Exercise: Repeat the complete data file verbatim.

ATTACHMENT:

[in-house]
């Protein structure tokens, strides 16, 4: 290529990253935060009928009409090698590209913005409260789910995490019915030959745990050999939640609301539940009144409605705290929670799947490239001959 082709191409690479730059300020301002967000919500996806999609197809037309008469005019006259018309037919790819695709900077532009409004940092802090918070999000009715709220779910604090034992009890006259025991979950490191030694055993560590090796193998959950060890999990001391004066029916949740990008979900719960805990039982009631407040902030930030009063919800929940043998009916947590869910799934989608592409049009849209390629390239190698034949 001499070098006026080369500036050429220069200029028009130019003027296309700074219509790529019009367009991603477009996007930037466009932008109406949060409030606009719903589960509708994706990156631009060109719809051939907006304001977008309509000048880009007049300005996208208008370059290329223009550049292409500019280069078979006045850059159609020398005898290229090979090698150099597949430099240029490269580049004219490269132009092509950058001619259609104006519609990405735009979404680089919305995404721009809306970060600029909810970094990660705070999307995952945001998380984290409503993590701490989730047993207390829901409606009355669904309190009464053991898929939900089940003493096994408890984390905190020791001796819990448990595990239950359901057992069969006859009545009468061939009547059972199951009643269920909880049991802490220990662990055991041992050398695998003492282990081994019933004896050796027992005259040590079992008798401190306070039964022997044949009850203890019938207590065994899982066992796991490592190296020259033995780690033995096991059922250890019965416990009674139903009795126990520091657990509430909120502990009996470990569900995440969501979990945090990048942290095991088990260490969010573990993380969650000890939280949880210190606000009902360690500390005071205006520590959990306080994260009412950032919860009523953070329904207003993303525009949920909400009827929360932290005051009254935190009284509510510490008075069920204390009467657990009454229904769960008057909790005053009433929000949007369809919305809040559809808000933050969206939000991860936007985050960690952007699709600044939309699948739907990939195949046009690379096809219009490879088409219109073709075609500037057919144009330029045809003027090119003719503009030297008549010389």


[in-house]
């Protein structure tokens, strides 16, 4: 290529990253935060009928009409090698590209913005409260789910995490019915030959745990050999939640609301539940009144409605705290929670799947490239001959 082709191409690479730059300020301002967000919500996806999609197809037309008469005019006259018309037919790819695709900077532009409004940092802090918070999000009715709220779910604090034992009890006259025991979950490191030694055993560590090796193998959950060890999990001391004066029916949740990008979900719960805990039982009631407040902030930030009063919800929940043998009916947590869910799934989608592409049009849209390629390239190698034949 001499070098006026080369500036050429220069200029028009130019003027296309700074219509790529019009367009991603477009996007930037466009932008109406949060409030606009719903589960509708994706990156631009060109719809051939907006304001977008309509000048880009007049300005996208208008370059290329223009550049292409500019280069078979006045850059159609020398005898290229090979090698150099597949430099240029490269580049004219490269132009092509950058001619259609104006519609990405735009979404680089919305995404721009809306970060600029909810970094990660705070999307995952945001998380984290409503993590701490989730047993207390829901409606009355669904309190009464053991898929939900089940003493096994408890984390905190020791001796819990448990595990239950359901057992069969006859009545009468061939009547059972199951009643269920909880049991802490220990662990055991041992050398695998003492282990081994019933004896050796027992005259040590079992008798401190306070039964022997044949009850203890019938207590065994899982066992796991490592190296020259033995780690033995096991059922250890019965416990009674139903009795126990520091657990509430909120502990009996470990569900995440969501979990945090990048942290095991088990260490969010573990993380969650000890939280949880210190606000009902360690500390005071205006520590959990306080994260009412950032919860009523953070329904207003993303525009949920909400009827929360932290005051009254935190009284509510510490008075069920204390009467657990009454229904769960008057909790005053009433929000949007369809919305809040559809808000933050969206939000991860936007985050960690952007699709600044939309699948739907990939195949046009690379096809219009490879088409219109073709075609500037057919144009330029045809003027090119003719503009030297008549010389």